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Bloomington-based Nomad Rides offers student-focused ride sharing service



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Former IU classmates Michael McHugh and Daniel Jones sit on top of a car March 5 on 10th Street. McHugh and Jones started their own company, Nomad Rides, which hires student drivers to give rides to other students. Claire Livingston Buy Photos

Nomad Rides, a Bloomington-based ride sharing service, employs only IU students as its drivers. It acts as a student-focused alternative to services such as Uber and Lyft.

The service was originally created, with the same purpose, as an app called BTown Rides in spring 2018. Then it evolved into Hoosier Rides and now carries the name Nomad Rides. Users pay a $5 flat rate to ride anywhere within the IU campus and a surrounding perimeter. Outside the fixed perimeter, users are charged per minute and mile.

Co-founders and former IU classmates Daniel Jones and Michael McHugh said they created Nomad Rides to allow riders to pay less and drivers to earn more.

Riders use cash or Venmo to pay their drivers directly. Where services such as Uber and Lyft collect commission fees from each ride, Nomad Rides allows drivers to keep 100 percent of the fares, McHugh said.

In its first year, Nomad Rides has been downloaded by about 2,000 users. As the service expands, Jones and McHugh said they hope to continue to develop the app by allowing Android users to download it and introducing advertisements and small in-car vending machines to generate revenue.

A screenshot of the Nomad Rides app shows the set perimeter in which all rides are a flat rate of $5. Outside the green area, riders are charged extra. If a driver is available, a car graphic will track his location similar to how Uber and Lyft show the driver locations. Screenshot Buy Photos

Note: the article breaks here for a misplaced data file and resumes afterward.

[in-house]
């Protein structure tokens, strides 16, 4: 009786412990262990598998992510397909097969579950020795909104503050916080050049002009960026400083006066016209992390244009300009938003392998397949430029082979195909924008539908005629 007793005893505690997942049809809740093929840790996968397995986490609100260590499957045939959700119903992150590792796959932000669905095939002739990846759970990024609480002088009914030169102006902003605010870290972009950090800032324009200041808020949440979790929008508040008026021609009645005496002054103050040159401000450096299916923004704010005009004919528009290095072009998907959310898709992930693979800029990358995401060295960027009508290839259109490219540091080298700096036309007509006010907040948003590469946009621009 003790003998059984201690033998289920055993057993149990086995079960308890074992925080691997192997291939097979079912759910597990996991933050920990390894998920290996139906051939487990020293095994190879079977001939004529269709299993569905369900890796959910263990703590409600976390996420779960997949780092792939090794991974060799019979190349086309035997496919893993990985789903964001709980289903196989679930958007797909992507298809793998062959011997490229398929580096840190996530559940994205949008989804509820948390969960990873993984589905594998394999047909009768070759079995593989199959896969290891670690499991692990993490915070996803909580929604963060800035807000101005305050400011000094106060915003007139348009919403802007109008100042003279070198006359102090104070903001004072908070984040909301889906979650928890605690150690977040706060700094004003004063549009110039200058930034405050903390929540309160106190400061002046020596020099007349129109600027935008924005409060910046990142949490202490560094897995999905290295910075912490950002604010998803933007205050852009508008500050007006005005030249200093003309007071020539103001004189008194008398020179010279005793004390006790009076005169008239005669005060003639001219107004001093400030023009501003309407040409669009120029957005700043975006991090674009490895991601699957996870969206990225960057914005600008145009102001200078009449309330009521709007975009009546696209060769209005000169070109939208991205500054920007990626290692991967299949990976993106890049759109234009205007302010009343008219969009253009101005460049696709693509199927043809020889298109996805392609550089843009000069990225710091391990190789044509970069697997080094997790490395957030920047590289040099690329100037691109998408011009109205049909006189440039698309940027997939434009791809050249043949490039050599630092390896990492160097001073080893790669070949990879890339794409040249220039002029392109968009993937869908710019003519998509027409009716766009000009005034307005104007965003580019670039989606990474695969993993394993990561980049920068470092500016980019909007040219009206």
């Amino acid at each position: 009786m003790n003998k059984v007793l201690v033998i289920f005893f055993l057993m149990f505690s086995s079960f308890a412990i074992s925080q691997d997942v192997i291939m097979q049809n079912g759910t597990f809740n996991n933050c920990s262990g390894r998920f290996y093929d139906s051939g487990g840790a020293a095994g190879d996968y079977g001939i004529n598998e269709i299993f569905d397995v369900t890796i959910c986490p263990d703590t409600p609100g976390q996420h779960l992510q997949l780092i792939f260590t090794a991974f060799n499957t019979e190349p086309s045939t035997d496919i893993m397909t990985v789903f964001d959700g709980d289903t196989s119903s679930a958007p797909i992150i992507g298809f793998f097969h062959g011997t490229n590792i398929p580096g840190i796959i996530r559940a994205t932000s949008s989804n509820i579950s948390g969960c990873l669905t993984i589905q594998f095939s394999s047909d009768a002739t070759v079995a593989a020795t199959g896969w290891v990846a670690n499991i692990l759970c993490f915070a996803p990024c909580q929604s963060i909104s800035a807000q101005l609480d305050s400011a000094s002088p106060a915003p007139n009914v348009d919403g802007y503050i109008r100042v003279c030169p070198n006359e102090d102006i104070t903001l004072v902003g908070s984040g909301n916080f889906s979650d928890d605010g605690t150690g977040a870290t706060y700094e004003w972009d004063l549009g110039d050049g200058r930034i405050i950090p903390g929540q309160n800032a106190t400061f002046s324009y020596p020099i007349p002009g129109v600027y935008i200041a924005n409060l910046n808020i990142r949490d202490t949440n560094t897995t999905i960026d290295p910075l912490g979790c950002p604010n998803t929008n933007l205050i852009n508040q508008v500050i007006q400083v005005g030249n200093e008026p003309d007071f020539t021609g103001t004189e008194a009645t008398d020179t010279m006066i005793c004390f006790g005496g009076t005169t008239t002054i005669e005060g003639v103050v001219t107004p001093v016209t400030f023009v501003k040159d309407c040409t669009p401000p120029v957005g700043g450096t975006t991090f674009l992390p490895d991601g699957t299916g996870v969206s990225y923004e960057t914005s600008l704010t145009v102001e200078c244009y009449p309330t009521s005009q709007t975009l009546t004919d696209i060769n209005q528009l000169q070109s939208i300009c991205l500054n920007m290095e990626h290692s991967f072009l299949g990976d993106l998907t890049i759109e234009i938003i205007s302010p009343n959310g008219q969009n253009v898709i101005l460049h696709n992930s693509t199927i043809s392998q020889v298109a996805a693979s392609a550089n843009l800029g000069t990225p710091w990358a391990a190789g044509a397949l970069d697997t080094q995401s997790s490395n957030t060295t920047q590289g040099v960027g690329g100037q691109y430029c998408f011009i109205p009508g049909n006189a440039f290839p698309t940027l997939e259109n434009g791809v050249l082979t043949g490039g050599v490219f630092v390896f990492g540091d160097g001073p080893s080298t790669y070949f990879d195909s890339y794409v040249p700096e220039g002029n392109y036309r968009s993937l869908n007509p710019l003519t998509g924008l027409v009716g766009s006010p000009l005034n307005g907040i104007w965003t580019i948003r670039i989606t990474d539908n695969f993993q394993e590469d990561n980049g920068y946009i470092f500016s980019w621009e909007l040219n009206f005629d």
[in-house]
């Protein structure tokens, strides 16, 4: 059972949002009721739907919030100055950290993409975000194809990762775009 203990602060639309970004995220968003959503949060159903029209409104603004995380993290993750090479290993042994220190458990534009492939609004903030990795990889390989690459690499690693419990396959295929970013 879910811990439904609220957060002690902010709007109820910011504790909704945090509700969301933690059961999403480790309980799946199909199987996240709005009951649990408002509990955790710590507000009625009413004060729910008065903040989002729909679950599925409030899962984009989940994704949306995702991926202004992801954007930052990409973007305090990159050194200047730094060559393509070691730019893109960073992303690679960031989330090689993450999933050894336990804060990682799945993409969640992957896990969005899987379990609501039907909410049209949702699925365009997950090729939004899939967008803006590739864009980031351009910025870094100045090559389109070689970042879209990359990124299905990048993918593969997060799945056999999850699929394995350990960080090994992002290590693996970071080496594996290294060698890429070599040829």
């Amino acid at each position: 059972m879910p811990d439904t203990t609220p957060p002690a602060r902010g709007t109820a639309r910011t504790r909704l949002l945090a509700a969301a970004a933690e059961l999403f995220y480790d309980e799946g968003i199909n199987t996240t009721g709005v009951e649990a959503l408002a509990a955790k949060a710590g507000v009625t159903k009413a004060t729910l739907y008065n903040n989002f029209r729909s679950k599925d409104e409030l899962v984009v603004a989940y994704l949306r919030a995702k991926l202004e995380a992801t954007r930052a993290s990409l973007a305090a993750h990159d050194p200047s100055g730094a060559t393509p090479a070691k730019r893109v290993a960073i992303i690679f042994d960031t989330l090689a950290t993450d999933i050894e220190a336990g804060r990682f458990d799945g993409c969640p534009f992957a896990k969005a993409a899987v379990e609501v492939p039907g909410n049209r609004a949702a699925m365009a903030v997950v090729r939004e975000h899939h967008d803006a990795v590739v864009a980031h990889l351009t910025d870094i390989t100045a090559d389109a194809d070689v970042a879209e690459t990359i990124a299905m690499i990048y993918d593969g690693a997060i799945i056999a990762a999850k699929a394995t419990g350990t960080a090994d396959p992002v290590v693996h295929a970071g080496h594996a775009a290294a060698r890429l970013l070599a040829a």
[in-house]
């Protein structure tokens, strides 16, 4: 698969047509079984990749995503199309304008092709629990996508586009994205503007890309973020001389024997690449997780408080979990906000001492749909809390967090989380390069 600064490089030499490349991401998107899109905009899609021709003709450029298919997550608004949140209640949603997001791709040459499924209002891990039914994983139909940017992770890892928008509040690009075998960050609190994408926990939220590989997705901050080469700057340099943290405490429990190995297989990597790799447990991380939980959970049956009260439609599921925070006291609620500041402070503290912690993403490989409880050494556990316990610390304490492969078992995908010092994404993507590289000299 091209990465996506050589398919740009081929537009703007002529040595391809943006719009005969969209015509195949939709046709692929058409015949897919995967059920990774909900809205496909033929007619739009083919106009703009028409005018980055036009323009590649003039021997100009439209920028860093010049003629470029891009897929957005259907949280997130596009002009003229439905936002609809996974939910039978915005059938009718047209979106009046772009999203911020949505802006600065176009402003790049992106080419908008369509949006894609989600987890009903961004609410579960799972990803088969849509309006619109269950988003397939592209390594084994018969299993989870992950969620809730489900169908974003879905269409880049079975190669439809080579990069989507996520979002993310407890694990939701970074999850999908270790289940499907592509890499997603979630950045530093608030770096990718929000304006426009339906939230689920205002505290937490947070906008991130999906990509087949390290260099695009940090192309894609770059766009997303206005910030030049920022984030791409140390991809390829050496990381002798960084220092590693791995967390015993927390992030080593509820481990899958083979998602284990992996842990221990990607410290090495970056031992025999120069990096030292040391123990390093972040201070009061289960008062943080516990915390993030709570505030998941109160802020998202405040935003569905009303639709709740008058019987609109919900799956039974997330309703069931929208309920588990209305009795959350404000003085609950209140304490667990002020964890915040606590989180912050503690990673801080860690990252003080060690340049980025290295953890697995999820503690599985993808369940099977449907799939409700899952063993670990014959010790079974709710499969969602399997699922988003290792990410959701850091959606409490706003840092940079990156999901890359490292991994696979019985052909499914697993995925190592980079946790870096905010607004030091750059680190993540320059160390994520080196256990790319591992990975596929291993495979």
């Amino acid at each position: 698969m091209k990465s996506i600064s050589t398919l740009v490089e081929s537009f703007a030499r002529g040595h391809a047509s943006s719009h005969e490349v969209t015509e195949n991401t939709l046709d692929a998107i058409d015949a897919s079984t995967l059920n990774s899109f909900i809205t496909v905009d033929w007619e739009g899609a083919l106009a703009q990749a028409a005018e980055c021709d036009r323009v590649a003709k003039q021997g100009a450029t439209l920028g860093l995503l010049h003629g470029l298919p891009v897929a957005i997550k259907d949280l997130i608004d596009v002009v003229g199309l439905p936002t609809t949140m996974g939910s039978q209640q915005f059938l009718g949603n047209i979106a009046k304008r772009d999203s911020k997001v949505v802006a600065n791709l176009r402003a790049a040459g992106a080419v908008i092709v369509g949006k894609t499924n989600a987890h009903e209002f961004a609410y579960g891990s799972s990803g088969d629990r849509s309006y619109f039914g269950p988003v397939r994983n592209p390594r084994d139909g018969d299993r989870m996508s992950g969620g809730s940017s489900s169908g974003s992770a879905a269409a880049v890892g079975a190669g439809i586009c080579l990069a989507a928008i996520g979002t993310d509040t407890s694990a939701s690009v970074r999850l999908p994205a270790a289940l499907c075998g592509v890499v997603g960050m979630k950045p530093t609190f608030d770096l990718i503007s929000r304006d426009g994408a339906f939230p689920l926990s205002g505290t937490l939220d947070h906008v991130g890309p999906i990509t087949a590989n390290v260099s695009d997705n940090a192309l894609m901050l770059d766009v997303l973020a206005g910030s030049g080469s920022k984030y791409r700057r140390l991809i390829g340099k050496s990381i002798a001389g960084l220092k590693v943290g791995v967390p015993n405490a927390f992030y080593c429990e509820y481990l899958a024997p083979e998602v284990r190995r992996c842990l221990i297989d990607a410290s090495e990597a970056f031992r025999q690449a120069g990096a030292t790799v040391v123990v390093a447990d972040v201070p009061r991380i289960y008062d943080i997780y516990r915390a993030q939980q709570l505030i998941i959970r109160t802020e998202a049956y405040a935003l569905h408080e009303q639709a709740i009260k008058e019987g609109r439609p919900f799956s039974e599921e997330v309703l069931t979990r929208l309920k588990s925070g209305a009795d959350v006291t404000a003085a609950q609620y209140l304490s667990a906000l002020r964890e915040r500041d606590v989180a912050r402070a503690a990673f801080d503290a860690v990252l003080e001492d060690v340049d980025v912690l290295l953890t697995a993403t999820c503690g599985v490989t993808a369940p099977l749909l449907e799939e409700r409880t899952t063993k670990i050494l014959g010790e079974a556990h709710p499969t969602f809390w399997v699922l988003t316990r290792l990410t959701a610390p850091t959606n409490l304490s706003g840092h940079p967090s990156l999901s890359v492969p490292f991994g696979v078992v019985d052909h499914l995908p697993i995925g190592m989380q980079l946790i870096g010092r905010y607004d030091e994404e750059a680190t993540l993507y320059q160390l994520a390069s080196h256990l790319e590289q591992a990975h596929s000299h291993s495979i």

Only IU students are allowed to drive for Nomad Rides. The service currently employs about 70 drivers, and about 20 of those drivers are active weekly, McHugh said.

Sophomore and driver Rachel Rhodes said she initially began driving for Nomad Rides in January 2018 because she quit her job and needed a way to make money on a flexible schedule, since the drivers create their own hours. But the community-based nature of the job quickly became her favorite part.

“I see some of the same people every night or every other night, and they remember my name and I remember their name,” she said. “And we just pick up with the same conversation.”

She said by allowing students to drive students, Nomad Rides gives its drivers a rare opportunity to connect with their IU peers.

“They get to drive for us and break out of their shell socially and meet all these people that they wouldn’t have gotten to meet before,” McHugh said.

Although they are no longer IU students, Jones and McHugh also serve as Nomad Rides drivers. Jones said this is important to develop relationships with the users and to understand what they like and dislike about the app.

“At the end of the night we add all these things we learned and we code it into the app,” he said. “So it’s just constant integration and feedback that you just can’t replace.”

McHugh, Jones and Rhodes said the the student connections between drivers and riders are what set Nomad Rides apart from its larger alternatives.

“I think it really brings the IU student community together,” Rhodes said. “The connections and relationships are rare and nothing like you can get from other apps."

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